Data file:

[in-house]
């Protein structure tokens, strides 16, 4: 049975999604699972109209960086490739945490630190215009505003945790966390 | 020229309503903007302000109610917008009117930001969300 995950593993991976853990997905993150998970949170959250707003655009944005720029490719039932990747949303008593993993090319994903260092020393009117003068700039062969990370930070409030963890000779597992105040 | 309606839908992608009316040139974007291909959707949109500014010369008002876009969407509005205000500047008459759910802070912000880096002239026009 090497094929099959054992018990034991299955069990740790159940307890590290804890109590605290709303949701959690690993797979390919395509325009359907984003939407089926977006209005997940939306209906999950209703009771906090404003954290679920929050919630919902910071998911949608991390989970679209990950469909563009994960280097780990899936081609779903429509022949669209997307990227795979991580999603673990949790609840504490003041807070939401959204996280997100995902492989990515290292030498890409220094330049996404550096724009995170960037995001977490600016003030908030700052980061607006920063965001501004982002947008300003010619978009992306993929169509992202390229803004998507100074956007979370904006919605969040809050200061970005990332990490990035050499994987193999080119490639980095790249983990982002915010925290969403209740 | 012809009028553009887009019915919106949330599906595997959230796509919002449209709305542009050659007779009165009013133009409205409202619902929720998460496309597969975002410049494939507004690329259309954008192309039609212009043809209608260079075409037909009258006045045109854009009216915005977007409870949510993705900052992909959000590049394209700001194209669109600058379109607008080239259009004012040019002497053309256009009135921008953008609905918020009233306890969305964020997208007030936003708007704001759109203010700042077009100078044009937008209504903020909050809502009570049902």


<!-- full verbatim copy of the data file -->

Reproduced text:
[in-house]
């Protein structure tokens, strides 16, 4: 049975999604699972109209960086490739945490630190215009505003945790966390 | 020229309503903007302000109610917008009117930001969300 995950593993991976853990997905993150998970949170959250707003655009944005720029490719039932990747949303008593993993090319994903260092020393009117003068700039062969990370930070409030963890000779597992105040 | 309606839908992608009316040139974007291909959707949109500014010369008002876009969407509005205000500047008459759910802070912000880096002239026009 090497094929099959054992018990034991299955069990740790159940307890590290804890109590605290709303949701959690690993797979390919395509325009359907984003939407089926977006209005997940939306209906999950209703009771906090404003954290679920929050919630919902910071998911949608991390989970679209990950469909563009994960280097780990899936081609779903429509022949669209997307990227795979991580999603673990949790609840504490003041807070939401959204996280997100995902492989990515290292030498890409220094330049996404550096724009995170960037995001977490600016003030908030700052980061607006920063965001501004982002947008300003010619978009992306993929169509992202390229803004998507100074956007979370904006919605969040809050200061970005990332990490990035050499994987193999080119490639980095790249983990982002915010925290969403209740 | 012809009028553009887009019915919106949330599906595997959230796509919002449209709305542009050659007779009165009013133009409205409202619902929720998460496309597969975002410049494939507004690329259309954008192309039609212009043809209608260079075409037909009258006045045109854009009216915005977007409870949510993705900052992909959000590049394209700001194209669109600058379109607008080239259009004012040019002497053309256009009135921008953008609905918020009233306890969305964020997208007030936003708007704001759109203010700042077009100078044009937008209504903020909050809502009570049902």